Why History is Important
In light of Thomas More University’s mission, the department acknowledges importance of history within the liberal arts, specifically in the context of the Catholic intellectual tradition. History is the invaluable heritage of predecessors’ interpreted experience.
Far more than just dates and events, names and places, history is woven from the threads of humanity’s struggles, dreams, hopes and fears, sweat and blood, belief and disbelief, life and death — in sum, with those experiences and realities which mark the world today. The historical critical mind carries the capacity to better understand oneself in relation to not only their own immediate cultural heritage, but also those past and/or foreign cultures that impact our world today.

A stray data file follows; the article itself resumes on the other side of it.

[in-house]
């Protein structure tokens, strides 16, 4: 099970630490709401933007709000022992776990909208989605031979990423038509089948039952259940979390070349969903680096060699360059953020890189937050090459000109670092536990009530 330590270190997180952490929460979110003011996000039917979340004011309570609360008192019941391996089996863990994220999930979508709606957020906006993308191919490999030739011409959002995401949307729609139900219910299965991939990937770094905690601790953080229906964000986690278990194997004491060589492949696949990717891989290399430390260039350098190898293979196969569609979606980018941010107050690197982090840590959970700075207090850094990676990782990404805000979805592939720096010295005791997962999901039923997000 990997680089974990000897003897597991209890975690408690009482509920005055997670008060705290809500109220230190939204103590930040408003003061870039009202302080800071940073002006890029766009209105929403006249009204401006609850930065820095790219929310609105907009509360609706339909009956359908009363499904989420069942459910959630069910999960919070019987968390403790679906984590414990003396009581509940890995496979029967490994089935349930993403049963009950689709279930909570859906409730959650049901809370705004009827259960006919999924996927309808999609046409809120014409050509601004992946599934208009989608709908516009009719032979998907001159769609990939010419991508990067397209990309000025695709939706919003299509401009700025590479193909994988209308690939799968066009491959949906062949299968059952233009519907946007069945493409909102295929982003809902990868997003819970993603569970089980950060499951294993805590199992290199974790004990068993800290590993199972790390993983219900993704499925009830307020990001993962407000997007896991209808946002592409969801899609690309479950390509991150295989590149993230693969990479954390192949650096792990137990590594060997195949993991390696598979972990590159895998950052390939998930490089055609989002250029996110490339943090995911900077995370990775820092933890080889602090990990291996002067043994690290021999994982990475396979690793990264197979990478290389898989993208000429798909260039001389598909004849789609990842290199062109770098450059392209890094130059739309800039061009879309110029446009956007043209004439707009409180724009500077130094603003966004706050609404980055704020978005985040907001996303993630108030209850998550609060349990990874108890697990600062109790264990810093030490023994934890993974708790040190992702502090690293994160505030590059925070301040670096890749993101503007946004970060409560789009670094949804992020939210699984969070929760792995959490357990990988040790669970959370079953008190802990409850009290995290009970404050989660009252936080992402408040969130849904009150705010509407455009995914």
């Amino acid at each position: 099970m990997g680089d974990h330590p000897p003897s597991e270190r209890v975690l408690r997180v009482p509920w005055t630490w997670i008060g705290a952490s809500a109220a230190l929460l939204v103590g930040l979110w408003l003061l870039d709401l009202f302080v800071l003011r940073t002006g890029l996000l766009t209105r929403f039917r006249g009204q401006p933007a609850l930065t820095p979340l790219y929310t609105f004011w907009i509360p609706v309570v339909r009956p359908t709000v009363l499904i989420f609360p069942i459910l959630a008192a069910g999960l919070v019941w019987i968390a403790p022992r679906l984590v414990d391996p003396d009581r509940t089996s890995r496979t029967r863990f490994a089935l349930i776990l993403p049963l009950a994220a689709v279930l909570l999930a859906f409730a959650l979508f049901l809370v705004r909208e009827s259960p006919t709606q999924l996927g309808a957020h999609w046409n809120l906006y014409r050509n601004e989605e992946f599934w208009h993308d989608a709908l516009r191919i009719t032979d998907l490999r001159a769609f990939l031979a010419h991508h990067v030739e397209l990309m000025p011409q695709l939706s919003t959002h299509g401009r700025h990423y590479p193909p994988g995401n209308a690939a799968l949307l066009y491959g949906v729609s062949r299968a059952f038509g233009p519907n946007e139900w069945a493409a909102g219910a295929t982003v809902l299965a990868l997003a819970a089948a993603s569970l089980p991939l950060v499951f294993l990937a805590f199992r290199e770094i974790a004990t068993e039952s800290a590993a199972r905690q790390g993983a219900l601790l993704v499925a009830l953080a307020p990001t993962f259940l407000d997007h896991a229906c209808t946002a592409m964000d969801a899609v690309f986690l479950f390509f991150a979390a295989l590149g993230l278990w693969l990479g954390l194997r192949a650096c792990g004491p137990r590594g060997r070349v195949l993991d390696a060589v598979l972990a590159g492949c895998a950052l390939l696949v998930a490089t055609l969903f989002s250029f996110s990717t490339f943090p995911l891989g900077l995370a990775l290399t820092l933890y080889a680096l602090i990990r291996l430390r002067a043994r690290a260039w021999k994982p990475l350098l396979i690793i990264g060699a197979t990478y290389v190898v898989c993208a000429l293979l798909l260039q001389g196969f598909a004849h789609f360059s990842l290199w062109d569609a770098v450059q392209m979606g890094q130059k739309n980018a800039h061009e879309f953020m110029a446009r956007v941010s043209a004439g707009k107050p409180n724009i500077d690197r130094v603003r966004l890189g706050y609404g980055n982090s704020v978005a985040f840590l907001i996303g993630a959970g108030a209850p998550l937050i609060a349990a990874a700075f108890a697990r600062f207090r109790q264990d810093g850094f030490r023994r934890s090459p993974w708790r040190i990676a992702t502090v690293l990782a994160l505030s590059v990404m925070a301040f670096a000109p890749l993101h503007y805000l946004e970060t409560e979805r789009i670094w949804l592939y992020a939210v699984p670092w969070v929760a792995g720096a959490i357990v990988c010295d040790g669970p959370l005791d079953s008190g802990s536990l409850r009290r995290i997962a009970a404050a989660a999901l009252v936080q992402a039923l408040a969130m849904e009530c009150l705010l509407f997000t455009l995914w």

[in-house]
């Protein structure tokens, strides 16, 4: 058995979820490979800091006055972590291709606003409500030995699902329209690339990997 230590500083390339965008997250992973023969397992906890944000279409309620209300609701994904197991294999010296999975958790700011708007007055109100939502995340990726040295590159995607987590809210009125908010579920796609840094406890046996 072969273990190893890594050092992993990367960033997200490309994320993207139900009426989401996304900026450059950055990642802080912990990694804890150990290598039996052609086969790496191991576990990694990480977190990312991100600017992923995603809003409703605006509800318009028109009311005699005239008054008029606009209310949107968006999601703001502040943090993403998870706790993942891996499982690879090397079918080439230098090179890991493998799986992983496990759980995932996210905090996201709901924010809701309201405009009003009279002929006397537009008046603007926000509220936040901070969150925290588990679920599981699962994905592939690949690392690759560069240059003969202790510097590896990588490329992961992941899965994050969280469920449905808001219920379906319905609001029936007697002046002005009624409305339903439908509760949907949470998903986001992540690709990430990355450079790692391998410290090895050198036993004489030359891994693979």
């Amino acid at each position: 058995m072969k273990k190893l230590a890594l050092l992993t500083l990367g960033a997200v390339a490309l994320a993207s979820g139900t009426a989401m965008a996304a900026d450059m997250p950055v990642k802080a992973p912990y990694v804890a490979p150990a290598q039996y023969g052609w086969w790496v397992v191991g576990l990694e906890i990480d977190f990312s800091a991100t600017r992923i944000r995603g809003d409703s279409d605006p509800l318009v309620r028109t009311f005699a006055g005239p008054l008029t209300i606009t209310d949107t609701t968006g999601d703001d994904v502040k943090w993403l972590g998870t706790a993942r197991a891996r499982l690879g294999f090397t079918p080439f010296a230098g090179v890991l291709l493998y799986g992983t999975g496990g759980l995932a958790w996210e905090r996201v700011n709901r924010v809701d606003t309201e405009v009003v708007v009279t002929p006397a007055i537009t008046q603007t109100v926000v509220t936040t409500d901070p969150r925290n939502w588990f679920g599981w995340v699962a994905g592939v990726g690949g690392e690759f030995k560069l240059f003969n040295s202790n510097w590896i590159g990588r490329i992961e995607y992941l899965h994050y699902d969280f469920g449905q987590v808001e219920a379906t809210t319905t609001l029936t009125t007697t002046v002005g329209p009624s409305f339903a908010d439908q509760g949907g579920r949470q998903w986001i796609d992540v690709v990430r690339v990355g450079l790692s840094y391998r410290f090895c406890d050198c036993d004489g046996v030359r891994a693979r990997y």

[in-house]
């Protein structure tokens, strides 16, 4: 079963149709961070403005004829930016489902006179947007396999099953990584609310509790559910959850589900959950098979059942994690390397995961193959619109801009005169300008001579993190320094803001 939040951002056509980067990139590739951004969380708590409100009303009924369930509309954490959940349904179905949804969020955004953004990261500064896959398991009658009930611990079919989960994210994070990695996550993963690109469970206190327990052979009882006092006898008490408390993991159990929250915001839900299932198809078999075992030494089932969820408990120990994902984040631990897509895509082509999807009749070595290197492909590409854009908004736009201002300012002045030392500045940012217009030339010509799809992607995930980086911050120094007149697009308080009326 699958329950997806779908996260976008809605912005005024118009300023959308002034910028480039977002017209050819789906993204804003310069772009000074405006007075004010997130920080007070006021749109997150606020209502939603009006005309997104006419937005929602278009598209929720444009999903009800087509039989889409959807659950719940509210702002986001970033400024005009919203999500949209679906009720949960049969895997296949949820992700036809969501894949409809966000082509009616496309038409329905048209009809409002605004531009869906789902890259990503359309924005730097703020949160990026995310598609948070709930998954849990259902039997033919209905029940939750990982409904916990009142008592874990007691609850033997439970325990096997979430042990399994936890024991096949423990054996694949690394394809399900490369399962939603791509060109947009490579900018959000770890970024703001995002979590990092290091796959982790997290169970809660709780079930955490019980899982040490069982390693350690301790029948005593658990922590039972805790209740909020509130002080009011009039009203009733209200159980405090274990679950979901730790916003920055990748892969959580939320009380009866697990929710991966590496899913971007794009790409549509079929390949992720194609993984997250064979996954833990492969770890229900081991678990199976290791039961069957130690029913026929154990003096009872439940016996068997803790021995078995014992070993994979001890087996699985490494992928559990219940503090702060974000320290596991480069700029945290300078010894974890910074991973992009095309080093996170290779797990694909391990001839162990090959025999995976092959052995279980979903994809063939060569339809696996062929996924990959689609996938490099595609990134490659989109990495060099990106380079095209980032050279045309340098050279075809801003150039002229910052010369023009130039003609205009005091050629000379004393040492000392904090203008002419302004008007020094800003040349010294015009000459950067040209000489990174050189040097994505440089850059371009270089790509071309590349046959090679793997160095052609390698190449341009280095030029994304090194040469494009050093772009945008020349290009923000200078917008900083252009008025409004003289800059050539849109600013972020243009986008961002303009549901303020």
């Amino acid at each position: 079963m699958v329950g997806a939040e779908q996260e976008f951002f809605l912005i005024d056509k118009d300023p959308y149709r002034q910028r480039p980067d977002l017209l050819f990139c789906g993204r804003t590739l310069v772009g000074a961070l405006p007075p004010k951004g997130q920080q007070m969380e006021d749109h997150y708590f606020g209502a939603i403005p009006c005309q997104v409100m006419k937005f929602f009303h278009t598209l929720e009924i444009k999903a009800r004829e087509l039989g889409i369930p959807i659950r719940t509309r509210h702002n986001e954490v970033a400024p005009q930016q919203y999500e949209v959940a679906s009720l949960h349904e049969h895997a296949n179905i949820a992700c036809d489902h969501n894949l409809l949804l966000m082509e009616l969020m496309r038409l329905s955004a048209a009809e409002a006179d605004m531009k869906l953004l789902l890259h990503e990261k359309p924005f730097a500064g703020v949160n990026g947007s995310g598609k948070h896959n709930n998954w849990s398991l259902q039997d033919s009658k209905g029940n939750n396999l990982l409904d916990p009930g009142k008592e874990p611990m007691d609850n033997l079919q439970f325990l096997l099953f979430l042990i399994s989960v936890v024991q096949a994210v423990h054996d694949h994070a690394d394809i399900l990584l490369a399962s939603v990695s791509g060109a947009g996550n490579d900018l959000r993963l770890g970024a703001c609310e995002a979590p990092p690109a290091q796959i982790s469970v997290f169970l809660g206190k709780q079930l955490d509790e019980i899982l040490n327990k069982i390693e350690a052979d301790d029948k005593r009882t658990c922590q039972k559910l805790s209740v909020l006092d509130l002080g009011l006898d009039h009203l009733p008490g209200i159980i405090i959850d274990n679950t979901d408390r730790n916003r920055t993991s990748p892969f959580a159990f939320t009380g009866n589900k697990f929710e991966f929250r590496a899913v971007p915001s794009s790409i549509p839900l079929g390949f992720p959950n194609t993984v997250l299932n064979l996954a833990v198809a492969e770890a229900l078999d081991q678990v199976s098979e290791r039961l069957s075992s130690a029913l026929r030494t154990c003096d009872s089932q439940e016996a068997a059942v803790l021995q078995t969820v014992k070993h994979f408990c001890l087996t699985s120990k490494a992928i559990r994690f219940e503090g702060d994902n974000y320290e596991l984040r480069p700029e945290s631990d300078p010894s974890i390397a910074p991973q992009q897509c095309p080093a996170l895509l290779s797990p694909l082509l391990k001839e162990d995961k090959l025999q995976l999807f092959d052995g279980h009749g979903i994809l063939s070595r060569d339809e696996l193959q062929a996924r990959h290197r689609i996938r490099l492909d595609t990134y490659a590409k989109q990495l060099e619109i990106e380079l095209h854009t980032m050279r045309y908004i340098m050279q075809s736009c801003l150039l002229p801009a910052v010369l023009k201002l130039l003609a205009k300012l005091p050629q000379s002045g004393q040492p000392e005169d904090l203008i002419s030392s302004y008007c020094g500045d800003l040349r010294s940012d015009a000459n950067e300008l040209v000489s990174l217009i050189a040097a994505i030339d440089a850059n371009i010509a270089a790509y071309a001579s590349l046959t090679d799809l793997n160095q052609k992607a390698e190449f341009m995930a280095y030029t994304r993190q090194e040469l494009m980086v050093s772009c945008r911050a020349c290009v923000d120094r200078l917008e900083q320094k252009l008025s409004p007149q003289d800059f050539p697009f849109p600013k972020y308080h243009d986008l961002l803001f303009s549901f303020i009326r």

Who will I be learning from?
The history department has a distinguished reputation on the local, national, and international stage, with a record of excellence reaching back well over half a century. The department prides itself in excellence in the classroom, high level scholarship, and the development of new generations of historians prepared for service in the classrooms and larger community. Publications from professors touching wide-ranging themes including women’s studies, British history, Latin American studies, and issues surrounding the Holocaust have reached the highest peer-reviewed level of professional journals and engaging and shaping seminal topics on the international stage. The faculty works from the perspective of Catholic intellectual tradition in seeking the whole truth about nature, man, and God, without neglecting the moral, spiritual, and religious dimensions of the human search for meaning. (cf.Ex Corde Ecclesiae , 4 & 7)
Jim McNutt, Ph.D
Raymond Hebert, Ph.D.
Professor and Dean Emeritus
Luis Sierra, Ph.D.
Assistant Professor and Chairperson
Patrick Eagan, M.A.